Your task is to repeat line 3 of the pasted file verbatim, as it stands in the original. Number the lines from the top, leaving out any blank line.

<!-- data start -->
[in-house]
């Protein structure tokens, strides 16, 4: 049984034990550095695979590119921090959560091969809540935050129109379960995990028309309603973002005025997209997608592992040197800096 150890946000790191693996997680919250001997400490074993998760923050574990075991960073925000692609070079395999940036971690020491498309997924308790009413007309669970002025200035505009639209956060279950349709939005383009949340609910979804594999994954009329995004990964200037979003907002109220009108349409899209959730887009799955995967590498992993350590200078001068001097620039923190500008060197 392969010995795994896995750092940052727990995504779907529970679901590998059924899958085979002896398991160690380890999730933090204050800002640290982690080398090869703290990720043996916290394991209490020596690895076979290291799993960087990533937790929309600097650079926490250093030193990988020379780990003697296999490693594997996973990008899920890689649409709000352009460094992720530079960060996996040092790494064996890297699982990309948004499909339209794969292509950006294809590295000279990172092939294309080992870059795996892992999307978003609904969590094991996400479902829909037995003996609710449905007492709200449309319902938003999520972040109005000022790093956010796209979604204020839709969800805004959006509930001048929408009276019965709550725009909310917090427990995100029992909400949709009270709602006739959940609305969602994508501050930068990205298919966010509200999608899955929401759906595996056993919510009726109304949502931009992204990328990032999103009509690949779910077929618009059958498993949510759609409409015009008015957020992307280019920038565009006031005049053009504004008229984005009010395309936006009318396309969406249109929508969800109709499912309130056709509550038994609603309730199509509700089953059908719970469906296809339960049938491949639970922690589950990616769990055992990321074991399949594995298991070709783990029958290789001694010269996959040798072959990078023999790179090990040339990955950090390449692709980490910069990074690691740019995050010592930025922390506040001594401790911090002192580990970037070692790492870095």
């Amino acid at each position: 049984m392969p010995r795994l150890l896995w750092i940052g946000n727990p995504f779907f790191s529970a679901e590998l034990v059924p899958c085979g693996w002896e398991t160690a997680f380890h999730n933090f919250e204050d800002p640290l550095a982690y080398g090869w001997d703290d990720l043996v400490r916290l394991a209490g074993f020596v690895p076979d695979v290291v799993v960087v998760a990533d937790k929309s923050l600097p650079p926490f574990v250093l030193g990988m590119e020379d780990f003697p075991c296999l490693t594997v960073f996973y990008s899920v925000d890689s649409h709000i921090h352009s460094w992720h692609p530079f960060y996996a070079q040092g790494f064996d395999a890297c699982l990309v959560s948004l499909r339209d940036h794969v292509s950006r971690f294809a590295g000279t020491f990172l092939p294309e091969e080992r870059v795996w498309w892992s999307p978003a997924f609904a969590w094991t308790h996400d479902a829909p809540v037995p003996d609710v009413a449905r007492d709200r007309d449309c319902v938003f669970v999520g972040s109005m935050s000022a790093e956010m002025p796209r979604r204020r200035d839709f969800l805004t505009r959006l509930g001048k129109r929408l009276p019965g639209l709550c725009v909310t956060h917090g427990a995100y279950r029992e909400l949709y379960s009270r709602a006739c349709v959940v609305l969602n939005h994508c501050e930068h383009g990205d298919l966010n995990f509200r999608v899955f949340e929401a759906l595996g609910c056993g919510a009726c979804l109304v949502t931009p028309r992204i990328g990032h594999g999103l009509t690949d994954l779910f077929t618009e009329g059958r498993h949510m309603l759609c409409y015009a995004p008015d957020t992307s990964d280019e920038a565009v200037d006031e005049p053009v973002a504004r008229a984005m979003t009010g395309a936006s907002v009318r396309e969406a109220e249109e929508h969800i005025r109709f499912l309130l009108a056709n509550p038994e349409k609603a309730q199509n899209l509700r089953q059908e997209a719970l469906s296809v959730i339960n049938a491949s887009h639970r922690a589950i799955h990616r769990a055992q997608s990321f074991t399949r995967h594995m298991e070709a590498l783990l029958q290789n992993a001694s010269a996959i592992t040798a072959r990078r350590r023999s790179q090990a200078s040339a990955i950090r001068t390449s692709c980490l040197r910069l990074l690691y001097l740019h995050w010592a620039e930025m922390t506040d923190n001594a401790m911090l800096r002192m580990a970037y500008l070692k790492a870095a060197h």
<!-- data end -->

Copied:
């Amino acid at each position: 049984m392969p010995r795994l150890l896995w750092i940052g946000n727990p995504f779907f790191s529970a679901e590998l034990v059924p899958c085979g693996w002896e398991t160690a997680f380890h999730n933090f919250e204050d800002p640290l550095a982690y080398g090869w001997d703290d990720l043996v400490r916290l394991a209490g074993f020596v690895p076979d695979v290291v799993v960087v998760a990533d937790k929309s923050l600097p650079p926490f574990v250093l030193g990988m590119e020379d780990f003697p075991c296999l490693t594997v960073f996973y990008s899920v925000d890689s649409h709000i921090h352009s460094w992720h692609p530079f960060y996996a070079q040092g790494f064996d395999a890297c699982l990309v959560s948004l499909r339209d940036h794969v292509s950006r971690f294809a590295g000279t020491f990172l092939p294309e091969e080992r870059v795996w498309w892992s999307p978003a997924f609904a969590w094991t308790h996400d479902a829909p809540v037995p003996d609710v009413a449905r007492d709200r007309d449309c319902v938003f669970v999520g972040s109005m935050s000022a790093e956010m002025p796209r979604r204020r200035d839709f969800l805004t505009r959006l509930g001048k129109r929408l009276p019965g639209l709550c725009v909310t956060h917090g427990a995100y279950r029992e909400l949709y379960s009270r709602a006739c349709v959940v609305l969602n939005h994508c501050e930068h383009g990205d298919l966010n995990f509200r999608v899955f949340e929401a759906l595996g609910c056993g919510a009726c979804l109304v949502t931009p028309r992204i990328g990032h594999g999103l009509t690949d994954l779910f077929t618009e009329g059958r498993h949510m309603l759609c409409y015009a995004p008015d957020t992307s990964d280019e920038a565009v200037d006031e005049p053009v973002a504004r008229a984005m979003t009010g395309a936006s907002v009318r396309e969406a109220e249109e929508h969800i005025r109709f499912l309130l009108a056709n509550p038994e349409k609603a309730q199509n899209l509700r089953q059908e997209a719970l469906s296809v959730i339960n049938a491949s887009h639970r922690a589950i799955h990616r769990a055992q997608s990321f074991t399949r995967h594995m298991e070709a590498l783990l029958q290789n992993a001694s010269a996959i592992t040798a072959r990078r350590r023999s790179q090990a200078s040339a990955i950090r001068t390449s692709c980490l040197r910069l990074l690691y001097l740019h995050w010592a620039e930025m922390t506040d923190n001594a401790m911090l800096r002192m580990a970037y500008l070692k790492a870095a060197h």